10 Rules When Selling Your 944

Buying a 944 or 924S is one thing; selling one and getting the best price for it is another. Here are ten simple rules to follow when putting your baby up for sale.

We sell our cars on the internet, through Ebay, Craigslist, and Facebook, among others.  We also browse through he ads ourselves, and sometimes cringe at what we see.  So here are a few simple rules to help you attract buyers and get the most when you sell.

  1. Before selling your car, clean it up inside and out. We have all seen ads with photos of a dirty car, trash in the floor, dirty and sometimes disgusting.  So before photographing your car, wash and vacuum it! Not too difficult, and it makes a world of difference.
  2. Take the time to fix the little things that are wrong. We see the ads that say, “Comes with new ____ that I have not had the time to install.” Go ahead and install it.  If you got the part and didn’t think enough to put it in, then what else is wrong?
  3. Take photos of everything, even the bad things. Seven photos of the outside of the body will generate questions about the interior, so also take photos of the interior.  Include photos of any interior defects, split seams, cracks in the dash, etc.  Also photograph under the hood, under the hatch and any body damage.
  4. Make your descriptions accurate and complete. Include the year and series in the text description, and include the colors of the body and interior. Doing “good” and “bad” helps with any old car for sale – highlight was is good about it, but also include a list of the bad stuff.
  5. Photograph the build sticker in the back under the carpet, between the tail lights. This sticker shows the original engine, transaxle, color codes and options that came with the car when new.  You may also want to photograph the build plate under the hood on the left side to show when the car was actually built.
  6. Provide whatever history you have on the car, but be sure you can document it. If you have receipts for water pump, belts, clutch, tires, brakes or other repairs, list what you have.  If you don’t have receipts, it still helps to mention the maintenance that you have done.
  7. Price your car realistically, but know that buyers will offer lower. Looking at “asking prices” online does not value your car.  Also, price valuations published by places like Hagerty depend on auctions and other public sales to determine pricing ranges.  Even Blue Book and NADA look at a very limited number of public sales to determine selling prices.  An asking price that is too high will drive away prospective buyers, so be realistic.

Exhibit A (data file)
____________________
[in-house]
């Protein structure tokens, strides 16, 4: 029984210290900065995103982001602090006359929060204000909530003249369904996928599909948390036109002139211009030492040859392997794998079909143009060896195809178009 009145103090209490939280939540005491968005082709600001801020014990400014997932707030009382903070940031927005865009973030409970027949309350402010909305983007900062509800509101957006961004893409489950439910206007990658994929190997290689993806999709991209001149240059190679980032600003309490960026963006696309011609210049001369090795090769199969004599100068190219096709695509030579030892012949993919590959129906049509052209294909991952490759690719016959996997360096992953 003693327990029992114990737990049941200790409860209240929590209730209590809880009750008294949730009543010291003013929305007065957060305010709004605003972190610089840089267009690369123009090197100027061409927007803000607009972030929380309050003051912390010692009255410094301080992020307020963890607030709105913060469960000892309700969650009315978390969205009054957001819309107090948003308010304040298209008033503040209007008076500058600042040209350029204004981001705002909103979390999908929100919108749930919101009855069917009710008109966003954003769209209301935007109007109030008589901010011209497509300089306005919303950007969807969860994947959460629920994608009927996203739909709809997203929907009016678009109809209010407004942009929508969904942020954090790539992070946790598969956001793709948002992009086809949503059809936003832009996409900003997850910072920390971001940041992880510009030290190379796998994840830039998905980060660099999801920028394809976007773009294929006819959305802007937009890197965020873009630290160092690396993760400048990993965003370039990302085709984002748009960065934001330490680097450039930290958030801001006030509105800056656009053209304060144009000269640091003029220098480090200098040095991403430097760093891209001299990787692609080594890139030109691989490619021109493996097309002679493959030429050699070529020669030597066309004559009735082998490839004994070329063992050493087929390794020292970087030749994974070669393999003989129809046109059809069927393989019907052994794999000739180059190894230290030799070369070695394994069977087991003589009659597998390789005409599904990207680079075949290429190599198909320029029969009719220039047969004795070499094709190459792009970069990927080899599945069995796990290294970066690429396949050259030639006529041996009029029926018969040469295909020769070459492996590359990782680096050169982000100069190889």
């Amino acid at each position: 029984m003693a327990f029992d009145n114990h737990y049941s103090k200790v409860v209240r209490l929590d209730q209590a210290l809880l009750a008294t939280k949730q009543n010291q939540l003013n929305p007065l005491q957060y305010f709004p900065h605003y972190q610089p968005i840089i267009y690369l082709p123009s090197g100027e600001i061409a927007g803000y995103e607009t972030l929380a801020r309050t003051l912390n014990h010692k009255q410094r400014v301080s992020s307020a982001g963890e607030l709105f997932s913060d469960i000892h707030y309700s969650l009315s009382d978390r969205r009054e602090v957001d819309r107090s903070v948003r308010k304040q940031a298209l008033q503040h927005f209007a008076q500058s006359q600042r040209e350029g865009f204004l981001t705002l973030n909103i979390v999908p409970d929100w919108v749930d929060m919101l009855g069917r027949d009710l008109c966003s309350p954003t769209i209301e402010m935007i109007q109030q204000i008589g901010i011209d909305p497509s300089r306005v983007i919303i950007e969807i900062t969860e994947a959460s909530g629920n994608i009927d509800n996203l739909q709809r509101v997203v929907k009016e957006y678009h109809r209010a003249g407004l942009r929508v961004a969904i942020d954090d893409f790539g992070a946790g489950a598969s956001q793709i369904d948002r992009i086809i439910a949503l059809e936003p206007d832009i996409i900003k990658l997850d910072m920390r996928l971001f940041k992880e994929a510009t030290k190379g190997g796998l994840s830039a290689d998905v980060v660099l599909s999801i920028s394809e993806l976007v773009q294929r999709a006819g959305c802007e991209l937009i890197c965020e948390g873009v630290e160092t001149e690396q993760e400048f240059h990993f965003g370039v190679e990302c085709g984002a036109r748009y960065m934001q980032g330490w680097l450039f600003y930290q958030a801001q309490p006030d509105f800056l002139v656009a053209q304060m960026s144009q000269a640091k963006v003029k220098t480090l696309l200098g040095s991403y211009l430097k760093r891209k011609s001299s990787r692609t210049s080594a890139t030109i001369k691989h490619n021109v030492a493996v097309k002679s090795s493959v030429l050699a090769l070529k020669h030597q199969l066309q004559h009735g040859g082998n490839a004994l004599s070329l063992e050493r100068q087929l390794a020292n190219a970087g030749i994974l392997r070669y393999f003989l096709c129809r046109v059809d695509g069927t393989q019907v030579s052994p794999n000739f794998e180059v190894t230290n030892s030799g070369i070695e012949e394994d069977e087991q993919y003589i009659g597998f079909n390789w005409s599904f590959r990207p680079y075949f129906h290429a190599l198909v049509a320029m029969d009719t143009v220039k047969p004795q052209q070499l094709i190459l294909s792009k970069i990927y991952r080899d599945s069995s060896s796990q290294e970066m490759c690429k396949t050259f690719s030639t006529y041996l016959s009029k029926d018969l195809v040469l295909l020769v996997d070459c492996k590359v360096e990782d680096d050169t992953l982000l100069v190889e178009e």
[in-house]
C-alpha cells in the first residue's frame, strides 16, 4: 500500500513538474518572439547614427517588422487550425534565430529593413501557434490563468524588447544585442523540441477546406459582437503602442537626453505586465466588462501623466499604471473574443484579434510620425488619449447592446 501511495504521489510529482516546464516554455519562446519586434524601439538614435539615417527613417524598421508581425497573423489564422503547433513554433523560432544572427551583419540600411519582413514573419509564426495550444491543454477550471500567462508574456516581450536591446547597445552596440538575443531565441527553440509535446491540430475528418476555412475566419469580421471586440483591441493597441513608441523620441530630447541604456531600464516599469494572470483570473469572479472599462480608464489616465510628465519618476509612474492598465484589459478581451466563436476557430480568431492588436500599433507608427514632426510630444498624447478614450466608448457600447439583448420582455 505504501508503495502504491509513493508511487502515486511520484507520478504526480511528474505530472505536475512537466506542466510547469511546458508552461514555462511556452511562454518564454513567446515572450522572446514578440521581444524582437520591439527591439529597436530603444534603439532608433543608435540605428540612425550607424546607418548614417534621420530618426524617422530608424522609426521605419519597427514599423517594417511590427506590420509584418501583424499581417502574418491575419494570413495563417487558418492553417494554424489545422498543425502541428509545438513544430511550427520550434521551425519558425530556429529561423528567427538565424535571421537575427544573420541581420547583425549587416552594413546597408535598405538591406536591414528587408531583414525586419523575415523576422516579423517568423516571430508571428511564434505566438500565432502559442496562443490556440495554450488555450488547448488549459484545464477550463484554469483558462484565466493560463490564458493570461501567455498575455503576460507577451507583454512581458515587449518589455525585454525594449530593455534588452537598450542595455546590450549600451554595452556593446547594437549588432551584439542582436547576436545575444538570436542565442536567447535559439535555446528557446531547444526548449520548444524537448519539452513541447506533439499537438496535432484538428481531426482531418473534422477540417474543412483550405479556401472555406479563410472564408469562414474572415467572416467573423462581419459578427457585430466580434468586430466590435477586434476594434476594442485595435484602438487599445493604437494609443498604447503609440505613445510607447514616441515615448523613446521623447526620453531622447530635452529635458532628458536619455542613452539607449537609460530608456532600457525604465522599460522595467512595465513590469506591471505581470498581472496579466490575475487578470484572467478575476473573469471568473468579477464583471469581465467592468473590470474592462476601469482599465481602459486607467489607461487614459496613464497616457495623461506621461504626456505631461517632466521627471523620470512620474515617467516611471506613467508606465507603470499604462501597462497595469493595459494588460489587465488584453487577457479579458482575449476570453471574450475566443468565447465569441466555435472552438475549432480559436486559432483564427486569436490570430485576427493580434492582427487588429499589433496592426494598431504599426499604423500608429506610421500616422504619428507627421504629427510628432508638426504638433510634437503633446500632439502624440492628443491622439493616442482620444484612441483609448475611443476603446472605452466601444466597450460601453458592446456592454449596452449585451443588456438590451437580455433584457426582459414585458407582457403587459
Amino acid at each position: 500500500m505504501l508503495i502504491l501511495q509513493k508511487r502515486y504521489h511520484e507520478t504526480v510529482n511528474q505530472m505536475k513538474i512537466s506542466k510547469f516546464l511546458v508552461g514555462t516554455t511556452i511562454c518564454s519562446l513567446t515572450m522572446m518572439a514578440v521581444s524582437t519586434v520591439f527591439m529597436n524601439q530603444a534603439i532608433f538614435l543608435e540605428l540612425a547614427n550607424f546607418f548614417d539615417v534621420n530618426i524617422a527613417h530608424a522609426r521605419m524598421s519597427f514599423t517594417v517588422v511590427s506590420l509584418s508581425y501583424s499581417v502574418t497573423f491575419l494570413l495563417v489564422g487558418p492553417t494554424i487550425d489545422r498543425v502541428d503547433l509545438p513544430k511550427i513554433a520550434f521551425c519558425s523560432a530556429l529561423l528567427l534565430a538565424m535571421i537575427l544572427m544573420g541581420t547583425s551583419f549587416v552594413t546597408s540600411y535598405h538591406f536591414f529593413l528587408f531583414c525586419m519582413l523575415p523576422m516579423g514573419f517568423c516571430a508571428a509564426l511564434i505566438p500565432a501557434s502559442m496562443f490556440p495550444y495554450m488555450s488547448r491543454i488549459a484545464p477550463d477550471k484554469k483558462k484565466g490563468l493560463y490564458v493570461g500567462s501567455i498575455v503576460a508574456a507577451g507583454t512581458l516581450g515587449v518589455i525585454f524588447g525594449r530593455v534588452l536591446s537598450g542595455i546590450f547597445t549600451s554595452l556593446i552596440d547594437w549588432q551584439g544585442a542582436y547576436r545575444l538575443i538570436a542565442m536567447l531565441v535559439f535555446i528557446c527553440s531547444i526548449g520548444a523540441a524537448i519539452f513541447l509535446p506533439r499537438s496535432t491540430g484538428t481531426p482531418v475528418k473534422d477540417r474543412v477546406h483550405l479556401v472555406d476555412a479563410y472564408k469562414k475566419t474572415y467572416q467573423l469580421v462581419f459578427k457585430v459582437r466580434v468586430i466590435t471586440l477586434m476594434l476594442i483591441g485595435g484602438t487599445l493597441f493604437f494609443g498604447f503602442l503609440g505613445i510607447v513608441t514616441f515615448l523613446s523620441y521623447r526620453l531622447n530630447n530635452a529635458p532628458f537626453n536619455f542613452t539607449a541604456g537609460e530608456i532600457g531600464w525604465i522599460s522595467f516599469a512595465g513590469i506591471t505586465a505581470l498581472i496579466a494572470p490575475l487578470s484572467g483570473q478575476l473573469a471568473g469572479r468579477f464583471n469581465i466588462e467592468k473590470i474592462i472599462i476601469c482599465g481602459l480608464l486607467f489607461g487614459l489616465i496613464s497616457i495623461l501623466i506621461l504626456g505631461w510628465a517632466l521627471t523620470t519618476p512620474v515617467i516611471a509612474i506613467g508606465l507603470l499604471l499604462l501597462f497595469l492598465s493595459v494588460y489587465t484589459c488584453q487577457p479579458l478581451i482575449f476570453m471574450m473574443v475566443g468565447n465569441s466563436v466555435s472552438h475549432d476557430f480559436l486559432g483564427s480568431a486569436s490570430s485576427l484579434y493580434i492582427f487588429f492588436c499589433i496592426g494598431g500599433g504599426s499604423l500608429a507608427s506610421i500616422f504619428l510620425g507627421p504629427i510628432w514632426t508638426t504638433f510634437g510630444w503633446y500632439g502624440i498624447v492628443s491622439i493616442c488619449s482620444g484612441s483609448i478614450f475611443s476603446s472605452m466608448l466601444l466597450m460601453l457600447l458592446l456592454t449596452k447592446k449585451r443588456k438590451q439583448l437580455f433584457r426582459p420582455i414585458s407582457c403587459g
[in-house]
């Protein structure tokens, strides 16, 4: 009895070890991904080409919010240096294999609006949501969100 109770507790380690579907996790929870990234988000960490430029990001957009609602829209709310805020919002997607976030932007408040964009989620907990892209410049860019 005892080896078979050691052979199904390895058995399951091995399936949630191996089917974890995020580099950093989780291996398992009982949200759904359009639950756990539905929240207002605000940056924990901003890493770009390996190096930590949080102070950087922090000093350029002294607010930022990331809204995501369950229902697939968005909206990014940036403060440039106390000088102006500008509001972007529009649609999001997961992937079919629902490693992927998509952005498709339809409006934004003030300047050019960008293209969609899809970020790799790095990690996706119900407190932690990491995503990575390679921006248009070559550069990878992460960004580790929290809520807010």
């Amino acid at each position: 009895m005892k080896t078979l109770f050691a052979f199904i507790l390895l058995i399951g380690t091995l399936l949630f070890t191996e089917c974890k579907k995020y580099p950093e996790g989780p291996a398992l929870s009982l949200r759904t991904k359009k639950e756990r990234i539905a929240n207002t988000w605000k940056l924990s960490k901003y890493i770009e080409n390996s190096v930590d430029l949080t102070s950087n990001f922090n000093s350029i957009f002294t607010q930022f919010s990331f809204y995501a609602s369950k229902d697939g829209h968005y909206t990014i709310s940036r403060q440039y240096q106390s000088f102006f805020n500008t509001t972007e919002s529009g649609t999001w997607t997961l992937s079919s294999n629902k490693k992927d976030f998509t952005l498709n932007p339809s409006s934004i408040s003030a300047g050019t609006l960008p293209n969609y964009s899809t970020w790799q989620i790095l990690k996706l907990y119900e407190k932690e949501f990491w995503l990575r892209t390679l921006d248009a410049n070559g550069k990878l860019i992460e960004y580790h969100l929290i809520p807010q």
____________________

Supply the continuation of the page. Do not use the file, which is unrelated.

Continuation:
8. Porsche 944 and 924S cars with automatic transmissions are difficult to sell. Most buyers want a manual transmission and the automatics from the 80’s were not all the wonderful.  Unfortunately, the market for an automatic is very small, so if you have one that you are trying to sell, understand that it may take a while to find the right buyer.  An automatic can reduce the selling price by as much as thirty to fifty percent, but there are buyers out there.
  9. Offer to help with a pre-purchase inspection if the buyer wants one. Buyers at distance may want someone to take a look at it before purchase, so offer to help with this process.  It could easily turn into a sale.
  10. Remember that honesty is the best policy. If you oversell your car, you will get disappointed shoppers who come to see it and leave disappointed.  Honesty helps sell.

When trying to sell your car, accuracy is very important.  If someone contacts you about the car, get back to that person right away and answer any questions. Anticipate any questions, and take extra photos that a prospective buyer may want.  Email extra photos or post them with the ad to get as much information out there as you can.

Sell your car – then go find the next one!

Author: Kevin Duffy, 924S944.com LLC, DeLand, FL

After retiring from a career in Law Enforcement, Kevin Duffy turned his attention to one of his passions, Porsche 944's and 924S's. He owns 924S944.com LLC in DeLand, FL, rescuing and restoring forgotten Porsches, bringing them back to a useful life. He is especially interested in the rare-but-beautiful 924S Special Edition. He can be found at Porsche Club events, including track days, tours and shows, as well as other car-focused events around the southeastern United States.

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